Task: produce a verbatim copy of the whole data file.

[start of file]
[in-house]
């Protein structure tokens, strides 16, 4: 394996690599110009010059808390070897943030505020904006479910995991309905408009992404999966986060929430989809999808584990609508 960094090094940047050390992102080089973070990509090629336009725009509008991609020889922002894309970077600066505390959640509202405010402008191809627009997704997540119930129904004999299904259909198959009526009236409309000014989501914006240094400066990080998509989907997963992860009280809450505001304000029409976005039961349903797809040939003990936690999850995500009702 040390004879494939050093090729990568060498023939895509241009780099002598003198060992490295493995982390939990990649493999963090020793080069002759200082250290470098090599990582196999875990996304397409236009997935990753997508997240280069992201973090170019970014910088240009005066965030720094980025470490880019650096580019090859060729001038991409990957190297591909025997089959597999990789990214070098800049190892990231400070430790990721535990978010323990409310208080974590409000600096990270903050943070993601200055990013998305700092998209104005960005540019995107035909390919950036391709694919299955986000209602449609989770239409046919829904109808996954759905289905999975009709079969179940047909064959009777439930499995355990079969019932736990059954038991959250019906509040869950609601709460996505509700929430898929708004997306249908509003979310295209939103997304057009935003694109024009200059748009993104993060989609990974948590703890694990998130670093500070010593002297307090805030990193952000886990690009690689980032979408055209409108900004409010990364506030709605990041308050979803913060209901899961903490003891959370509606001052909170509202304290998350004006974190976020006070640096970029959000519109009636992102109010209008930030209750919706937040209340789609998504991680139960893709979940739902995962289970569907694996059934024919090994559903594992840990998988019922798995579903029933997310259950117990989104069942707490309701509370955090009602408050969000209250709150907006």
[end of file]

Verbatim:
[in-house]
């Protein structure tokens, strides 16, 4: 394996690599110009010059808390070897943030505020904006479910995991309905408009992404999966986060929430989809999808584990609508 960094090094940047050390992102080089973070990509090629336009725009509008991609020889922002894309970077600066505390959640509202405010402008191809627009997704997540119930129904004999299904259909198959009526009236409309000014989501914006240094400066990080998509989907997963992860009280809450505001304000029409976005039961349903797809040939003990936690999850995500009702 040390004879494939050093090729990568060498023939895509241009780099002598003198060992490295493995982390939990990649493999963090020793080069002759200082250290470098090599990582196999875990996304397409236009997935990753997508997240280069992201973090170019970014910088240009005066965030720094980025470490880019650096580019090859060729001038991409990957190297591909025997089959597999990789990214070098800049190892990231400070430790990721535990978010323990409310208080974590409000600096990270903050943070993601200055990013998305700092998209104005960005540019995107035909390919950036391709694919299955986000209602449609989770239409046919829904109808996954759905289905999975009709079969179940047909064959009777439930499995355990079969019932736990059954038991959250019906509040869950609601709460996505509700929430898929708004997306249908509003979310295209939103997304057009935003694109024009200059748009993104993060989609990974948590703890694990998130670093500070010593002297307090805030990193952000886990690009690689980032979408055209409108900004409010990364506030709605990041308050979803913060209901899961903490003891959370509606001052909170509202304290998350004006974190976020006070640096970029959000519109009636992102109010209008930030209750919706937040209340789609998504991680139960893709979940739902995962289970569907694996059934024919090994559903594992840990998988019922798995579903029933997310259950117990989104069942707490309701509370955090009602408050969000209250709150907006």